The Zigman Lab is composed of Dr. Zigman and several postdoctoral fellows, a graduate student, and two research scientists. Our work spans the fields of molecular endocrinology, behavioral neuroscience, and neuroanatomy and includes animal, human and cell culture experiments. We use a variety of methods and techniques to test our hypotheses.

The Zigman Lab is interested in the peptide hormone ghrelin, and in particular how it influences various eating behaviors (eating when hungry, eating for pleasure and stress-induced eating), body weight, the body’s responses to gastric bypass surgery and stress, blood glucose, reward behaviors, and mood. We also investigate ghrelin secretion and also the relationship of ghrelin cells to other endocrine cells in the gastrointestinal tract.

Ghrelin cell physiology
Examples of some techniques used to study ghrelin cell physiology in the Zigman lab. Left Slide: Endogenous GFP fluorescence visualized in the stomach lining of a ghrelin-GFP reporter mouse. Right Slide: Ghrelin mRNA expression visualized in mouse gastric mucosa by in situ hybridization histochemistry.

Ghrelin is secreted primarily by distinct ghrelin cells located in the lining of the stomach and intestine, however little is known regarding the exact mechanisms that control ghrelin biosynthesis and secretion.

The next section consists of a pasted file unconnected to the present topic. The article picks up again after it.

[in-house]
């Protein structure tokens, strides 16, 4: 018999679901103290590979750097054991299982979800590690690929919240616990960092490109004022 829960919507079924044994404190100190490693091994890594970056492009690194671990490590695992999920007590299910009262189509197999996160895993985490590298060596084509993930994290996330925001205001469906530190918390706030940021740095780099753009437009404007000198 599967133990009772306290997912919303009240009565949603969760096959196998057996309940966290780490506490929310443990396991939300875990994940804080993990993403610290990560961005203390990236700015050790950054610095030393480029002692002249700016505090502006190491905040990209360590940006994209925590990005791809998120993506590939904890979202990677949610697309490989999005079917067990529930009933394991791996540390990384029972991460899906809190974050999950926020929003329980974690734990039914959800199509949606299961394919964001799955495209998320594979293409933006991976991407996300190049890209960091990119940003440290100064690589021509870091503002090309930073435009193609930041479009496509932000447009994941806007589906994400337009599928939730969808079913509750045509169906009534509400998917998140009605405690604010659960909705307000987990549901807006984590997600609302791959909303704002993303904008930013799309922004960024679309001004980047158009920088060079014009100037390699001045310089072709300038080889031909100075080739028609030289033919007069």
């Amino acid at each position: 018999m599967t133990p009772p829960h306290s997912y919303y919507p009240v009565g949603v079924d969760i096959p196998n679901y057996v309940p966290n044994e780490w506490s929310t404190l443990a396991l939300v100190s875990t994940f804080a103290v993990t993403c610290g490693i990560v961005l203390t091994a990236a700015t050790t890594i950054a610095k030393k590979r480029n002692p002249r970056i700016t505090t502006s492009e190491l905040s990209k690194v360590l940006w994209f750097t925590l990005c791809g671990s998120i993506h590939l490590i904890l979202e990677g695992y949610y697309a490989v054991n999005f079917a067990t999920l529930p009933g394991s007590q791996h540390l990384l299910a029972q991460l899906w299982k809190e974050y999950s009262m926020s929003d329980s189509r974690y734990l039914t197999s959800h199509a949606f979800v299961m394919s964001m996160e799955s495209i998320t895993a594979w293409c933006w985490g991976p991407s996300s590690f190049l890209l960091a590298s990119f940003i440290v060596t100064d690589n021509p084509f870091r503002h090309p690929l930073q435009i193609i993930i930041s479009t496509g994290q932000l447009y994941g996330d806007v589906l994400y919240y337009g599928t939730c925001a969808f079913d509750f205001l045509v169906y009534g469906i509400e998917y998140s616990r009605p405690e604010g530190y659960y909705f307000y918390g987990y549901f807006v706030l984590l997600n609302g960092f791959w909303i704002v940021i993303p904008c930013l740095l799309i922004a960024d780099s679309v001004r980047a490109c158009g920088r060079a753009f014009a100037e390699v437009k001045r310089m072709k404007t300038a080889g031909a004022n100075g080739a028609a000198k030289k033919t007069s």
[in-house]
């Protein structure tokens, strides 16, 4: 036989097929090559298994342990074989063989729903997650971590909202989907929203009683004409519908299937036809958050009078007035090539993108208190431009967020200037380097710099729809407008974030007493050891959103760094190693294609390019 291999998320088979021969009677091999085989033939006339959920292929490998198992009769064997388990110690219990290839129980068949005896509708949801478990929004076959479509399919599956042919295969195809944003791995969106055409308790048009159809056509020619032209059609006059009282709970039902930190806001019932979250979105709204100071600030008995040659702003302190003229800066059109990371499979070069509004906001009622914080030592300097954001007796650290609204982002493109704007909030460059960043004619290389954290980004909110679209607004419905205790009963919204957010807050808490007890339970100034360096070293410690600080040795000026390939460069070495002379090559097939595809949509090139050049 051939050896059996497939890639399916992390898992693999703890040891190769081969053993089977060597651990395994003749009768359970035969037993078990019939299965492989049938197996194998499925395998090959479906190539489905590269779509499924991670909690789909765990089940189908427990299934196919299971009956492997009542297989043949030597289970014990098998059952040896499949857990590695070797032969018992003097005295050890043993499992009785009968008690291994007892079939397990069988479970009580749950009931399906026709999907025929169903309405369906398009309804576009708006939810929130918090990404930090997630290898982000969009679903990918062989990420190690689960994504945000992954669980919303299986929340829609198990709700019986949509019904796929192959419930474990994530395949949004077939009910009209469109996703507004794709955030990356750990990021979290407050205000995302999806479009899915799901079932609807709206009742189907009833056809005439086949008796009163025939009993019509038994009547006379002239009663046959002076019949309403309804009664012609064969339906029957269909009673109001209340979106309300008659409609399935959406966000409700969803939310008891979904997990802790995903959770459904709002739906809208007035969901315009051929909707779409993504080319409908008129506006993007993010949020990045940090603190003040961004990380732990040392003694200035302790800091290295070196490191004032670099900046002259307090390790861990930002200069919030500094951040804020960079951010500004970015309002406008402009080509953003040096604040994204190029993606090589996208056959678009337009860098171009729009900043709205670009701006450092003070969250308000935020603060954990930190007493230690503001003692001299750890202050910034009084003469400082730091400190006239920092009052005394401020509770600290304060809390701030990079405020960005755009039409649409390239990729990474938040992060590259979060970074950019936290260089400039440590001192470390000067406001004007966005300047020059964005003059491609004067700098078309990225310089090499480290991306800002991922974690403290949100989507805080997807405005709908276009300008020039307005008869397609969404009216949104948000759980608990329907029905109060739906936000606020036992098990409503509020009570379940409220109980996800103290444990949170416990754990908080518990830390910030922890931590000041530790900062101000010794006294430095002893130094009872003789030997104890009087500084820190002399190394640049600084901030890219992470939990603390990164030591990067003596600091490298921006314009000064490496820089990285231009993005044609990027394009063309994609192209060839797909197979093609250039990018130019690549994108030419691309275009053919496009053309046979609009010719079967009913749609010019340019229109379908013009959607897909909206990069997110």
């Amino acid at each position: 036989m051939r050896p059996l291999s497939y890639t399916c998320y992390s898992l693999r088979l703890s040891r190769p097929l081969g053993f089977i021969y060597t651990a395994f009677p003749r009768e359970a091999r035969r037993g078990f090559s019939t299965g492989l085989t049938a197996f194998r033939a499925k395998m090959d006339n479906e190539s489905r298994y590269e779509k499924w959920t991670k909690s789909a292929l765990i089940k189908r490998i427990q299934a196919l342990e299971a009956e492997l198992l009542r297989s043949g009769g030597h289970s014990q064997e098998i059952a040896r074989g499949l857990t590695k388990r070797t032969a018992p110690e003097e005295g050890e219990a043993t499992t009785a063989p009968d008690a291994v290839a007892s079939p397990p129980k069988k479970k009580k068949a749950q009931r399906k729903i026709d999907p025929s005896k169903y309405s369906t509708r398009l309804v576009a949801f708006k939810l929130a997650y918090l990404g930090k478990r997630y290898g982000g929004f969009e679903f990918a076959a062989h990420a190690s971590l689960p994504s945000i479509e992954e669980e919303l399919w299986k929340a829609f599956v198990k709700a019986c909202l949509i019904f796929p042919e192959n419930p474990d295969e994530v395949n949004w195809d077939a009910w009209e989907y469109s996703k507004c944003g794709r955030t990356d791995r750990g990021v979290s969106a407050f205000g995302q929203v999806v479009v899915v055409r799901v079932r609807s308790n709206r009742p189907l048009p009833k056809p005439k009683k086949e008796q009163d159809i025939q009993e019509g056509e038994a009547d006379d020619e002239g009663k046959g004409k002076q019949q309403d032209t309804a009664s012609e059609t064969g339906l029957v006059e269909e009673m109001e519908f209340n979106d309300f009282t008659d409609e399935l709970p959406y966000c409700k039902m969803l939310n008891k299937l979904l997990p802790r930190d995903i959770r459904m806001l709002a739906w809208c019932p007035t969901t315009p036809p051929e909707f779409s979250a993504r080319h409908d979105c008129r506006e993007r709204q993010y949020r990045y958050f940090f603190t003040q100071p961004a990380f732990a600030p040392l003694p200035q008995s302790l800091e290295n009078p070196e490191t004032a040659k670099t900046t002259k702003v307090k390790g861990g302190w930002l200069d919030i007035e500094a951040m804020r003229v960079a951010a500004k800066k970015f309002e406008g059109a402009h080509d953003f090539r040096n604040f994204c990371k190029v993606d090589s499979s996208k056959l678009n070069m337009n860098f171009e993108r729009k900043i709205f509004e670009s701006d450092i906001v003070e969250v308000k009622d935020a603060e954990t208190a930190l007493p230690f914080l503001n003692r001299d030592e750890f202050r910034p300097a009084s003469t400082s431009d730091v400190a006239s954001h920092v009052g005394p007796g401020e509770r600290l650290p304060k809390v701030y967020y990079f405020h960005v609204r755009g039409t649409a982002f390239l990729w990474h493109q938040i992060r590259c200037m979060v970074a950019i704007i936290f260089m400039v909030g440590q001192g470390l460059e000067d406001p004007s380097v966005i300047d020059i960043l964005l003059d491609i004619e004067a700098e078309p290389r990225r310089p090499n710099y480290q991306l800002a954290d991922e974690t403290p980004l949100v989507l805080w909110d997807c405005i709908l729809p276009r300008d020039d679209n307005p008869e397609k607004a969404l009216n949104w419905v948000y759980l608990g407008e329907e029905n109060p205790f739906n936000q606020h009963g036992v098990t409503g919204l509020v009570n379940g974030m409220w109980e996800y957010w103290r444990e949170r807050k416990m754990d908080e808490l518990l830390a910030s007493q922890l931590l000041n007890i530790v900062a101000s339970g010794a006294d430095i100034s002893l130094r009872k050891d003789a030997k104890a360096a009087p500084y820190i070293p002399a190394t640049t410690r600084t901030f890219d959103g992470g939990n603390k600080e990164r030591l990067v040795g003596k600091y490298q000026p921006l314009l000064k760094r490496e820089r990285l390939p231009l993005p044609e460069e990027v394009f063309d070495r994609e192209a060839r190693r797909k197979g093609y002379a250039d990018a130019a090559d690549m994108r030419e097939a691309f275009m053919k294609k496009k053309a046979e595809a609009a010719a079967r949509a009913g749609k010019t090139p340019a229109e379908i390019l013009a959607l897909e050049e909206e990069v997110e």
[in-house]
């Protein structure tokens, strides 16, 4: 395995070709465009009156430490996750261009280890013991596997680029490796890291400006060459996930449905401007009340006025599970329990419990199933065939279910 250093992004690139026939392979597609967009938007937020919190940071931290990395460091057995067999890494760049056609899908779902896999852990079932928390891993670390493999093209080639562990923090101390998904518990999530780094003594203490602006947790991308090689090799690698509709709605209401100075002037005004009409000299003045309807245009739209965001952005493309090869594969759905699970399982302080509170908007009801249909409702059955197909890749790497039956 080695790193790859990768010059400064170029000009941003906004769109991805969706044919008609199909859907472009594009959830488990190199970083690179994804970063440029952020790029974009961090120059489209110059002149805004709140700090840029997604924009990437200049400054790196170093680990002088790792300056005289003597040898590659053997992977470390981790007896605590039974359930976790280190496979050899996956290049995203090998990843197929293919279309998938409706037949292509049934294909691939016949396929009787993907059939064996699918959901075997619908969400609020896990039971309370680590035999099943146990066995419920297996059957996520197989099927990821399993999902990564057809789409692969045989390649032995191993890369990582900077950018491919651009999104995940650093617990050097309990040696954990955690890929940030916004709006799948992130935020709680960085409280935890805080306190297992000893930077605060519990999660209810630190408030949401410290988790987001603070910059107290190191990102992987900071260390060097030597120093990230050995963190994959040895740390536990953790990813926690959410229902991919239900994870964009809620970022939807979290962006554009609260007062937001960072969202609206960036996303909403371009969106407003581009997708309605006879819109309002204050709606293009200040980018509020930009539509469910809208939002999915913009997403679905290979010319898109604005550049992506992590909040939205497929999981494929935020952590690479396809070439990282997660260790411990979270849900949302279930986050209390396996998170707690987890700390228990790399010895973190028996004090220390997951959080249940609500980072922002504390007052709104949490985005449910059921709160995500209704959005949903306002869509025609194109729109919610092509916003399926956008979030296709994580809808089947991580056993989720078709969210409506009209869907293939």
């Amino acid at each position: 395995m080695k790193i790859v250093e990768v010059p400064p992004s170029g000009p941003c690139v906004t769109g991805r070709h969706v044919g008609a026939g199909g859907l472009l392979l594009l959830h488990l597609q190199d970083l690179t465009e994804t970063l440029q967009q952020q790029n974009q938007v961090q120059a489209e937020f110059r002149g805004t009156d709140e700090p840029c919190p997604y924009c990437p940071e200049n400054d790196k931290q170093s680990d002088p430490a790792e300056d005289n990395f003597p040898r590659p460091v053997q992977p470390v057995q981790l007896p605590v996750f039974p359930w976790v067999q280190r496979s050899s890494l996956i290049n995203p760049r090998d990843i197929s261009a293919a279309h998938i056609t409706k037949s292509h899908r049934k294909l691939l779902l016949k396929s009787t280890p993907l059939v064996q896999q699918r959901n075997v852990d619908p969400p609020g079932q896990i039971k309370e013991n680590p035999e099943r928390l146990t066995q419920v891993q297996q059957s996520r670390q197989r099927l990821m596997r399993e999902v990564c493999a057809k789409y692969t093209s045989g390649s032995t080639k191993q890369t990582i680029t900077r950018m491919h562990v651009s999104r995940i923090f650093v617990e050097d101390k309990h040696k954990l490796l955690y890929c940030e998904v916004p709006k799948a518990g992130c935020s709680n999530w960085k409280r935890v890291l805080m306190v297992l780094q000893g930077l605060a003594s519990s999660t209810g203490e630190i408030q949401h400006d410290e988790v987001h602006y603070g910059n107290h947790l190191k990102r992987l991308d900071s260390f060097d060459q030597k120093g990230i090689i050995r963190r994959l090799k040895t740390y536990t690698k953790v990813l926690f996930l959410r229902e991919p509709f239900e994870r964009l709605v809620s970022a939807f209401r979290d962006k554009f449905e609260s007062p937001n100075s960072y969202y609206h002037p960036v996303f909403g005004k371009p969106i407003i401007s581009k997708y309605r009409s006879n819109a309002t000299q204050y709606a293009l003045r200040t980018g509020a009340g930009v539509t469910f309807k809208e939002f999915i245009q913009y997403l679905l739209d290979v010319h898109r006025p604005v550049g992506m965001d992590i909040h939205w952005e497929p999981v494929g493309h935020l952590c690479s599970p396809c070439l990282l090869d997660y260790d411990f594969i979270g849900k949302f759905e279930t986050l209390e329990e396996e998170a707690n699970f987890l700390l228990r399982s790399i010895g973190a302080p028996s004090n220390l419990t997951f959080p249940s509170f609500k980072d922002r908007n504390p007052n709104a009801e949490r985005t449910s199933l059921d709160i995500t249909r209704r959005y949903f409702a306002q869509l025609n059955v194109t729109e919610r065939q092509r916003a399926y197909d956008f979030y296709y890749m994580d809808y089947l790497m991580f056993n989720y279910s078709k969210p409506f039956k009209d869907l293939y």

Ghrelin acts by binding to the growth hormone secretagogue receptor (GHSR; ghrelin receptor), which is a G-protein coupled receptor located in numerous brain sites and peripheral organs.

ghrelin receptor mRNA epression
Thin coronal section of a rat brain indicating ghrelin receptor mRNA expression in the hypothalamus and hippocampus. In situ hybridization histochemistry is a frequently used technique in the Zigman lab.

In healthy individuals, ghrelin levels rise in the setting of negative energy balance, resulting in a potent stimulation of feeding. Administration of ghrelin stimulates eating, a decrease in energy expenditure and a resulting increase in body weight and adiposity. Exposure of ghrelin cells to low glucose also leads to ghrelin release, and in turn a series of ghrelin-initiated changes that help reverse the low glucose state.

Previous work by our group has shown that ghrelin also influences food reward and mood. Indeed, ghrelin levels rise in the setting of psychosocial stress, and evidence by our group and others suggests that ghrelin may help to minimize stress-induced depression while also inducing stress-based comfort food eating.

Study of the mechanisms of ghrelin action and release will help us eventually learn more about and find treatments for obesity, eating disorders such as anorexia nervosa, diabetes, depression and addiction.